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Overtime ban follows biggest strike for five years

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Overtime ban follows biggest strike for five years

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Published by 24publishing for 24dash.com in Local Government and also in Communities, Housing

Overtime ban follows biggest strike for five years Overtime ban follows biggest strike for five years

A fresh round of industrial action started today in the bitter dispute over public sector pensions following the biggest strike for five years.

Hundreds of thousands of teachers, lecturers, civil servants and other workers walked out for 24 hours yesterday, closing thousands of schools, museums and colleges and disrupting courts, jobcentres, and government departments.

And today members of the Public and Commercial Services union started a month-long ban on overtime, which the union said will have a cumulative effect on government services.

The PCS said yesterday's strike was the most successful it had ever held, claiming that over 200,000 of its members had walked out.

But the Government disputed the figure, maintaining that fewer than half of PCS members had taken action.

Labour leader Ed Miliband last night branded the strike "a mistake" which would not help unions win public support for their fight to defend pensions.

Mr Miliband was branded a "disgrace" by some trade unionists for his refusal to endorse yesterday's walkout.

He used a blog posting last night to defend his stance: "It is a mistake to resort to disruption at a time when negotiations are still going on.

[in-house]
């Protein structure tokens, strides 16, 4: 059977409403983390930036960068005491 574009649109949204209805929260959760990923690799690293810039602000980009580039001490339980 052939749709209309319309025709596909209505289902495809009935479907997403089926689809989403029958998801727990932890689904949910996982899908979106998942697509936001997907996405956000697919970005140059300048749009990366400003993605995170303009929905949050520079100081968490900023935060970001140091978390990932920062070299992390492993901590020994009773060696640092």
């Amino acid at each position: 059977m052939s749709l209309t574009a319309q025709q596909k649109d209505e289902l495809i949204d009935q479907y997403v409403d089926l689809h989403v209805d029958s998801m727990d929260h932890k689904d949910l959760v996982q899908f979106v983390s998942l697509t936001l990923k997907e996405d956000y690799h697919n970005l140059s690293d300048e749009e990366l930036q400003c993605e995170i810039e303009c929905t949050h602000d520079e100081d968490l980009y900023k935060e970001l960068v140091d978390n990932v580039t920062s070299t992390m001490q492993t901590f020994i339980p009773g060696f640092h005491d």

"And it is a mistake not just because of the inconvenience caused but also because I firmly believe it will not help to win the argument with the public."

Accusing the Government of having "a huge responsibility" for yesterday's disruption, the Labour leader called on ministers to get round the table with unions to prevent a repeat.

Ministers said the strike by members of the PCS, National Union of Teachers, Association of Teachers and Lecturers and University and College Union did not cause disruption at ports and airports or widespread cancellation of driving tests or court cases, as predicted.

The Cabinet Office said the "vast majority" - around 80% - of the civil service workforce was not on strike and fewer PCS members joined the industrial action than in earlier disputes in 2004 and 2007.

Around half of state schools were closed or only partially open, with more than 10,000 schools affected across England.

Thousands of strikers also took to the nation's streets to protest.

The Metropolitan Police said 35 people were arrested during demonstrations in central London for offences including possession of drugs, criminal damage and breach of the peace.

PCS leaders will meet later this month to consider the next phase of the union's campaign, which could include strikes against individual government departments such as Work and Pensions or HM Revenue and Customs.

Leaders of public sector unions are expected to hold fresh talks with the Government in the next few weeks to try to resolve the row over public sector pension reform.

Ministers maintain public sector workers should pay more into pensions and work longer, but unions argue that the changes are unfair.

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